by Andrew Walden
In recent gambling-related cases, targeting Tracy Yoshimura on Oahu, and Lance and Stacey Yamada on the Big Island, prosecutors have so far mostly come up short against individuals and corporate structures they claimed were behind illegal game room operations in Hawaii.
Obviously, the cases were filed in state courts.
Accused of running the business side of game rooms--as distinct from the rackets which extort ‘protection’ money and get the splashy headlines--the defendants so far have beat almost every rap. Instead, it was police and prosecutors who were exposed to personal and professional humiliation leading to shattered marriages, lost careers and prison.
What part of ‘mutually assured destruction’ did they not understand?
The more famous example involves Louis and Katherine Kealoha and Keith Kaneshiro.
The Kealohas’ downfall came after deputy prosecutor Katherine Kealoha, backed by Honolulu County Prosecutor Kaneshiro, foolishly attempted to prosecute defendants including Tracy Yoshimura, the owner of PJY Enterprises, for illegal gambling at PJY-owned ‘Winner’z Zone’ storefront arcades raided by HPD in 2012 and 2013. Yoshimura, known for his impeachment petition against Kaneshiro, eventually sued over ‘malicious prosecution’ and, in August, 2020, agreed to a confidential out-of-court settlement with the City.
Yoshimura co-defendants in a series of cases brought by Katherine Kealoha regarding seizure of 77 ‘Products Direct Sweepstakes Machines’ include April Whiting-Haraguchi.
April is an active blogger. Her ‘Crunchbase’ bio explains: “Glenn Haraguchi and April Whiting Haraguchi are both owners of Champs Hawaii Sports Bar and Restaurant. Glenn Haraguchi and April Whiting Haraguchi also own the Xtreme 7D dark rides, located at the Ala Moana Mall, and Ka Makana Alii. Glenn Haraguchi and April Whiting Haraguchi are happily married.”
The Haraguchis are also co-defendants in the Hilo case. Lance Yamada, Stacy Yamada, the Haraguchis and others stand charged with felony gambling offences filed February 8, 2019, in 3rd Circuit Court by then-Hawaii County Prosecutor Mitch Roth--who is now Hawaii County Mayor.
Like ‘Winnerz Zone’, the Yamadas’ Triple 7 Amusements operated openly from a storefront. Triple 7 Amusement was a trade name owned by LY20, LLC, a Yamada company. According to DCCA BREG, Hilo Attorney Aaron S. Y. Chung, a 15-year Hawaii County Council member, is the “agent” of LY20 LLC.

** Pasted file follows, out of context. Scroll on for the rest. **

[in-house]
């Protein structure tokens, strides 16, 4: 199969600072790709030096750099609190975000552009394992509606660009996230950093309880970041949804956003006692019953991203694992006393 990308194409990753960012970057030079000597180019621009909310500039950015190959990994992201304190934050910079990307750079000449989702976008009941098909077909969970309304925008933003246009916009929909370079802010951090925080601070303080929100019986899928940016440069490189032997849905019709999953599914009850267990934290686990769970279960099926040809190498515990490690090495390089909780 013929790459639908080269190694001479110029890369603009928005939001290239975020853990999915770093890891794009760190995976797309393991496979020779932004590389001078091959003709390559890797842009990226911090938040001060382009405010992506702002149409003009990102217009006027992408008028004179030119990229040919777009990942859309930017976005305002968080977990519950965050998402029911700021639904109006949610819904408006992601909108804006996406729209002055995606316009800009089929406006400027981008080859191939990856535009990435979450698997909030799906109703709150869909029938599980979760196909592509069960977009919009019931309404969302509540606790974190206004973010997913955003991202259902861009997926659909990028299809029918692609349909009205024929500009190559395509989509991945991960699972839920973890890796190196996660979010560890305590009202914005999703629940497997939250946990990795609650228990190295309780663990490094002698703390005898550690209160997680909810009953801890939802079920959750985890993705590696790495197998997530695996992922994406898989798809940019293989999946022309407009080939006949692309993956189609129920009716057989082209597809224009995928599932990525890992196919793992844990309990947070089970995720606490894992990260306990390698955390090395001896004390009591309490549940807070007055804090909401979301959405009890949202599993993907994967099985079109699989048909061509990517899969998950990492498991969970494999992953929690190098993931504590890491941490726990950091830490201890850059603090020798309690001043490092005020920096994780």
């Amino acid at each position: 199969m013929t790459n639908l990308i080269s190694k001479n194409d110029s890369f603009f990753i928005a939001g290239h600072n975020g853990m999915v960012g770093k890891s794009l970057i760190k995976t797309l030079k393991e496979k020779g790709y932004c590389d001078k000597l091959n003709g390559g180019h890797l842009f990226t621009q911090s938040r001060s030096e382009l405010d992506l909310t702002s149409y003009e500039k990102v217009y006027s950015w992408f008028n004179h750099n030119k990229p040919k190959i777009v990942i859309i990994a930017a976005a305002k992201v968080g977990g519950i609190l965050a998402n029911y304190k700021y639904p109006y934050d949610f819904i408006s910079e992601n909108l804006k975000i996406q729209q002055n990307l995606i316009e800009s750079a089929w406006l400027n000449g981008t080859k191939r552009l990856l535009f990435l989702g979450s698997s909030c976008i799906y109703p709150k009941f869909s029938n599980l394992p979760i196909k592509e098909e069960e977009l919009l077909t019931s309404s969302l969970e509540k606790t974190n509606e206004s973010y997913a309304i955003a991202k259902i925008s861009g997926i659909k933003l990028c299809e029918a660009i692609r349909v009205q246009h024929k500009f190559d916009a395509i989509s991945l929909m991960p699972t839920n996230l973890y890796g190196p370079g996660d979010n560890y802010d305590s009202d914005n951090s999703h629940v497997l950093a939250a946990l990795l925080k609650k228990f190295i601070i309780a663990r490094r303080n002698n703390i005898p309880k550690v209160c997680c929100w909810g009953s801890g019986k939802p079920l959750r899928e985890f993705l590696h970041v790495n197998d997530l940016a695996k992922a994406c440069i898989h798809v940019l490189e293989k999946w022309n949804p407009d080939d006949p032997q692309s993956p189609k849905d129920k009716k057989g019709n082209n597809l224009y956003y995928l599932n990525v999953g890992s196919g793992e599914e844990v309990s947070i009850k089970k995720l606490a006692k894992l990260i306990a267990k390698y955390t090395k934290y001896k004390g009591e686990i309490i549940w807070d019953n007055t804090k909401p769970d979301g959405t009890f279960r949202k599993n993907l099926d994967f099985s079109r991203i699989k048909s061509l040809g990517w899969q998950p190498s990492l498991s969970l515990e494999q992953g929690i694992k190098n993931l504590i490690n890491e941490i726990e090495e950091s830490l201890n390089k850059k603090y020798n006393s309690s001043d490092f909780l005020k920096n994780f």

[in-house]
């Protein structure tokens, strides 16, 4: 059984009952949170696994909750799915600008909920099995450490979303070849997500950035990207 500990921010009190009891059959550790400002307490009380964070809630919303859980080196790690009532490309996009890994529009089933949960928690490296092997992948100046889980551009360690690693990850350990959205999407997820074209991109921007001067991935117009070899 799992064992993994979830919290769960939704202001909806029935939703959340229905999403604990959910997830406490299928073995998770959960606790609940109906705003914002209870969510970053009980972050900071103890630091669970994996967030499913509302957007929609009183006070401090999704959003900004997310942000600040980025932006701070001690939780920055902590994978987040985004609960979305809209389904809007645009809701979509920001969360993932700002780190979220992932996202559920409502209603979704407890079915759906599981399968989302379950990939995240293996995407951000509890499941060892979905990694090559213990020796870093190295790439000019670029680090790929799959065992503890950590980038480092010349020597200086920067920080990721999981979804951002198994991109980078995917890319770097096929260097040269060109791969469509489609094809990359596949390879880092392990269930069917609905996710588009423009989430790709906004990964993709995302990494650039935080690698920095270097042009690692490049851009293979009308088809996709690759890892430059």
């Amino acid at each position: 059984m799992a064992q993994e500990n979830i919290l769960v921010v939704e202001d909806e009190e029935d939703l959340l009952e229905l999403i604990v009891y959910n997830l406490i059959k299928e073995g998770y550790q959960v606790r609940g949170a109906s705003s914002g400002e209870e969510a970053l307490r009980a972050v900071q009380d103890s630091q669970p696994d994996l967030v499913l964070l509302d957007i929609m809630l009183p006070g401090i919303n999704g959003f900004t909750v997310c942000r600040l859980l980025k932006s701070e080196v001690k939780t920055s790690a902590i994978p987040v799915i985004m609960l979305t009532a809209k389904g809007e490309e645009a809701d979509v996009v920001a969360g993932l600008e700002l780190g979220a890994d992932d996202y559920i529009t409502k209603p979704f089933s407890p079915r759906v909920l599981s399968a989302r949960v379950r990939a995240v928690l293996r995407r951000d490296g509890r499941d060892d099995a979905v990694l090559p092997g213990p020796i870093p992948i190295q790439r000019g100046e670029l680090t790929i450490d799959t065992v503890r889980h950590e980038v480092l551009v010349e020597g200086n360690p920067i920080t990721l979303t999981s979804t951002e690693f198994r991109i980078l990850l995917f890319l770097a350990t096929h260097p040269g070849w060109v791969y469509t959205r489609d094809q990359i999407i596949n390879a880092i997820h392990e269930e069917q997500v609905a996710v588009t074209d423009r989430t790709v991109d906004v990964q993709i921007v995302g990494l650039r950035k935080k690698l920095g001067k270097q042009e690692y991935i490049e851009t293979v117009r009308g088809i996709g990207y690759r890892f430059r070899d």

Chung is not the only Hawaii County Councilmember in this story.
The Yamadas’ gambling has been prosecuted before--usually without success. In one set of interrelated 1998 cases, the alleged business and ‘protection’ sides of alleged gambling came together. Charges against Lance Yamada (3PC980000190), Stacey Yamada (3PC980000208), future Pali shooter Ethan Malu Motta (3PC980000229), and others were all dismissed for ‘nolle prosequi with prejudice’ in May, 1999.
Akamai readers will remember Motta was best friends with Hawaii County Mayor Billy Kenoi. The Pali shooter’s gang likewise maintained business relations with Colleen Hanabusa and her husband then-Sheriff John Souza.
Retired Hawaii County Police Captain Chadwick Fukui and retired Hawaii County Police Detective Brian Miller are charged with tipping off the Yamadas prior to 2017 Hawaii County PD gambling raids. Miller is separately charged with stealing cocaine from a Hawaii County PD evidence locker in 2016.
Fukui's bio reads like an amalgam of the Kealoha cases: Formerly a candidate for Hawaii County Police Chief, Fukui once commanded Criminal Investigations Division Hilo-side and, after retiring in 2006, worked as an investigator for the county prosecutor.
Retired detective Ian Lee Loy is a key prosecution witness against Fukui.
The parallel cases produced parallel outcomes for the police and prosecutors who brought them.
Kaneshiro was ousted as Honolulu Prosecutor. Louis Kealoha lost his position as Honolulu PD Chief and Katherine Kealoha was ousted as Deputy Prosecutor and exposed as cheating with a Big Island firefighter. The Kealohas are both locked up in a Federal Penitentiary.
Meanwhile in Hilo, former Detective Lee Loy, who’s married to Hilo Councilwoman Sue Lee Loy, was accused of beating up his wife’s alleged boyfriend, Neal Tanaka, then-acting deputy chief of the county’s Department of Public Works Building Division, in front of the County Building July 25, 2019. He retired from the Hawaii County PD six days after the alleged attack. He was later accused of domestic violence against his wife the Councilmember and on December 30, 2020, pled no contest to third-degree assault in that case.
As long as corrupt police and the underworld work together, we can expect the underworld to possess the intel necessary to successfully retaliate on police and prosecutors when certain lines are crossed.
UPDATE Aug 23, 2021: Lee Loy hit with ethics complaint: Business owner alleges conflict of interest in building code bill
PDF: Ethics Complaint